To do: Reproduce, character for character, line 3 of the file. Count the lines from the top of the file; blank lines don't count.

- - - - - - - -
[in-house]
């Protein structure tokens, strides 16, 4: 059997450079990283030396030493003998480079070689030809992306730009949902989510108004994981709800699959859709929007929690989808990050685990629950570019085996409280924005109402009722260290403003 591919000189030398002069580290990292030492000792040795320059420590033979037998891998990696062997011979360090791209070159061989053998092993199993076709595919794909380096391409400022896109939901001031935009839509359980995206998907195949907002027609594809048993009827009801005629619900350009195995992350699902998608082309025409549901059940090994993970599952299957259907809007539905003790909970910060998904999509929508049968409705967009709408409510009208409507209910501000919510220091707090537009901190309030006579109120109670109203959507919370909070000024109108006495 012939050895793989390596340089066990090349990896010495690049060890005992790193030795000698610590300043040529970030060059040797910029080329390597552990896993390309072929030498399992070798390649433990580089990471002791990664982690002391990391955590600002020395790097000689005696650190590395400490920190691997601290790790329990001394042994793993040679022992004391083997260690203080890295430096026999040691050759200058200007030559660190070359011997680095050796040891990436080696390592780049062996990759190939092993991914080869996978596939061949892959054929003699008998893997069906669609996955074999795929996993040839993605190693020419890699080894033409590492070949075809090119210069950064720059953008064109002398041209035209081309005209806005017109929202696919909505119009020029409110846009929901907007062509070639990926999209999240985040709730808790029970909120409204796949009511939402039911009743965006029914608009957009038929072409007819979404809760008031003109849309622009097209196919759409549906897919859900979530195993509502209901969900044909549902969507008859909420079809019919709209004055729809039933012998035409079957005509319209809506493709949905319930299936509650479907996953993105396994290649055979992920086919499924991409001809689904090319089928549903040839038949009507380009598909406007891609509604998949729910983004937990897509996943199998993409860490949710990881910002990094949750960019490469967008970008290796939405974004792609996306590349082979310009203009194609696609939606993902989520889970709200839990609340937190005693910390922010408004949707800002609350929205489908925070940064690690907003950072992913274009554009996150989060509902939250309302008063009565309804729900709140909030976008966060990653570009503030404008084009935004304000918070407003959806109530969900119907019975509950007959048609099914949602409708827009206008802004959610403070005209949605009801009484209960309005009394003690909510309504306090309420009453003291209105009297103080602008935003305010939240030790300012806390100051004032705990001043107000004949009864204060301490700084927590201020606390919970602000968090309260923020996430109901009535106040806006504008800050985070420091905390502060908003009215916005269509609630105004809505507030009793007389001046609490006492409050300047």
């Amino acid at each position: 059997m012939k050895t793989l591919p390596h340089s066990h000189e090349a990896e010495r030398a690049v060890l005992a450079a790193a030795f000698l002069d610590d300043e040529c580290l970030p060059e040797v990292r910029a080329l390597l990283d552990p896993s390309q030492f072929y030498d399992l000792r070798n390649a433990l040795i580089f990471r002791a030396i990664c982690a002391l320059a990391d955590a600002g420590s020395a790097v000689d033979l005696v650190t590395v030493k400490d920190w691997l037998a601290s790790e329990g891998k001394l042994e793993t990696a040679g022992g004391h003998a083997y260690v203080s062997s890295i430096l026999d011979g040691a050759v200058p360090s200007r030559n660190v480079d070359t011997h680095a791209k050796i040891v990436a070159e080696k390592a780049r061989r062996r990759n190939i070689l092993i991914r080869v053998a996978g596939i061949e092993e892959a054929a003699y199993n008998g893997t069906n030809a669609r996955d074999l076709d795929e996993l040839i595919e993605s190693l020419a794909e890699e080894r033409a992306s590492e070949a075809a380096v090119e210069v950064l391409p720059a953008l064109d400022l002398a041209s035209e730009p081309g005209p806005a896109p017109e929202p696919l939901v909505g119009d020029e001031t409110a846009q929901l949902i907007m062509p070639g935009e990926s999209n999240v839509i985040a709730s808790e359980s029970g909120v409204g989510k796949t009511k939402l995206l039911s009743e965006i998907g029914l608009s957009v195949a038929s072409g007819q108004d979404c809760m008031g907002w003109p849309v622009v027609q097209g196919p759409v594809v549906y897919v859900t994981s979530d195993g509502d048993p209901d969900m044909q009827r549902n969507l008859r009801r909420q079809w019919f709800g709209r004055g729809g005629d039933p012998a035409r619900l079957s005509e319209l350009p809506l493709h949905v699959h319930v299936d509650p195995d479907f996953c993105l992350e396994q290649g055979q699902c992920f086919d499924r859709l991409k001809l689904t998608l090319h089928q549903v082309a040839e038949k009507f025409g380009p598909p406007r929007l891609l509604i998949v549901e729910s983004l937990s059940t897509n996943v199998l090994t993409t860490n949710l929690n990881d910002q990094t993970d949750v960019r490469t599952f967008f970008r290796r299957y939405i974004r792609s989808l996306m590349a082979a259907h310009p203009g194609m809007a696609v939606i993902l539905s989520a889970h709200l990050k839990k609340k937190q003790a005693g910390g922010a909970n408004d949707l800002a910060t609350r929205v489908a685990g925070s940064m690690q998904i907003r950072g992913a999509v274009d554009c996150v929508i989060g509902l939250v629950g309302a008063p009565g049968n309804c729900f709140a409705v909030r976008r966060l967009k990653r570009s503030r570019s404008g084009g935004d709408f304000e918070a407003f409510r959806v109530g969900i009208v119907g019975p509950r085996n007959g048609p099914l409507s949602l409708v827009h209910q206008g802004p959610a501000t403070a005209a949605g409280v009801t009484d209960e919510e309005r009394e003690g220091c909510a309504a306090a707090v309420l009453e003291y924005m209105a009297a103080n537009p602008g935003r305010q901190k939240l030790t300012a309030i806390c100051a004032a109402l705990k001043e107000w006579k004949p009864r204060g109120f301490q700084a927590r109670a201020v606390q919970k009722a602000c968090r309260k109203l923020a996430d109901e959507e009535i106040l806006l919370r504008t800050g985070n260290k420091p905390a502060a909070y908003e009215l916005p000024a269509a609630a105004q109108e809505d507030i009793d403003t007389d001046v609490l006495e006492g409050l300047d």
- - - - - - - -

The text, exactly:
């Amino acid at each position: 059997m012939k050895t793989l591919p390596h340089s066990h000189e090349a990896e010495r030398a690049v060890l005992a450079a790193a030795f000698l002069d610590d300043e040529c580290l970030p060059e040797v990292r910029a080329l390597l990283d552990p896993s390309q030492f072929y030498d399992l000792r070798n390649a433990l040795i580089f990471r002791a030396i990664c982690a002391l320059a990391d955590a600002g420590s020395a790097v000689d033979l005696v650190t590395v030493k400490d920190w691997l037998a601290s790790e329990g891998k001394l042994e793993t990696a040679g022992g004391h003998a083997y260690v203080s062997s890295i430096l026999d011979g040691a050759v200058p360090s200007r030559n660190v480079d070359t011997h680095a791209k050796i040891v990436a070159e080696k390592a780049r061989r062996r990759n190939i070689l092993i991914r080869v053998a996978g596939i061949e092993e892959a054929a003699y199993n008998g893997t069906n030809a669609r996955d074999l076709d795929e996993l040839i595919e993605s190693l020419a794909e890699e080894r033409a992306s590492e070949a075809a380096v090119e210069v950064l391409p720059a953008l064109d400022l002398a041209s035209e730009p081309g005209p806005a896109p017109e929202p696919l939901v909505g119009d020029e001031t409110a846009q929901l949902i907007m062509p070639g935009e990926s999209n999240v839509i985040a709730s808790e359980s029970g909120v409204g989510k796949t009511k939402l995206l039911s009743e965006i998907g029914l608009s957009v195949a038929s072409g007819q108004d979404c809760m008031g907002w003109p849309v622009v027609q097209g196919p759409v594809v549906y897919v859900t994981s979530d195993g509502d048993p209901d969900m044909q009827r549902n969507l008859r009801r909420q079809w019919f709800g709209r004055g729809g005629d039933p012998a035409r619900l079957s005509e319209l350009p809506l493709h949905v699959h319930v299936d509650p195995d479907f996953c993105l992350e396994q290649g055979q699902c992920f086919d499924r859709l991409k001809l689904t998608l090319h089928q549903v082309a040839e038949k009507f025409g380009p598909p406007r929007l891609l509604i998949v549901e729910s983004l937990s059940t897509n996943v199998l090994t993409t860490n949710l929690n990881d910002q990094t993970d949750v960019r490469t599952f967008f970008r290796r299957y939405i974004r792609s989808l996306m590349a082979a259907h310009p203009g194609m809007a696609v939606i993902l539905s989520a889970h709200l990050k839990k609340k937190q003790a005693g910390g922010a909970n408004d949707l800002a910060t609350r929205v489908a685990g925070s940064m690690q998904i907003r950072g992913a999509v274009d554009c996150v929508i989060g509902l939250v629950g309302a008063p009565g049968n309804c729900f709140a409705v909030r976008r966060l967009k990653r570009s503030r570019s404008g084009g935004d709408f304000e918070a407003f409510r959806v109530g969900i009208v119907g019975p509950r085996n007959g048609p099914l409507s949602l409708v827009h209910q206008g802004p959610a501000t403070a005209a949605g409280v009801t009484d209960e919510e309005r009394e003690g220091c909510a309504a306090a707090v309420l009453e003291y924005m209105a009297a103080n537009p602008g935003r305010q901190k939240l030790t300012a309030i806390c100051a004032a109402l705990k001043e107000w006579k004949p009864r204060g109120f301490q700084a927590r109670a201020v606390q919970k009722a602000c968090r309260k109203l923020a996430d109901e959507e009535i106040l806006l919370r504008t800050g985070n260290k420091p905390a502060a909070y908003e009215l916005p000024a269509a609630a105004q109108e809505d507030i009793d403003t007389d001046v609490l006495e006492g409050l300047d």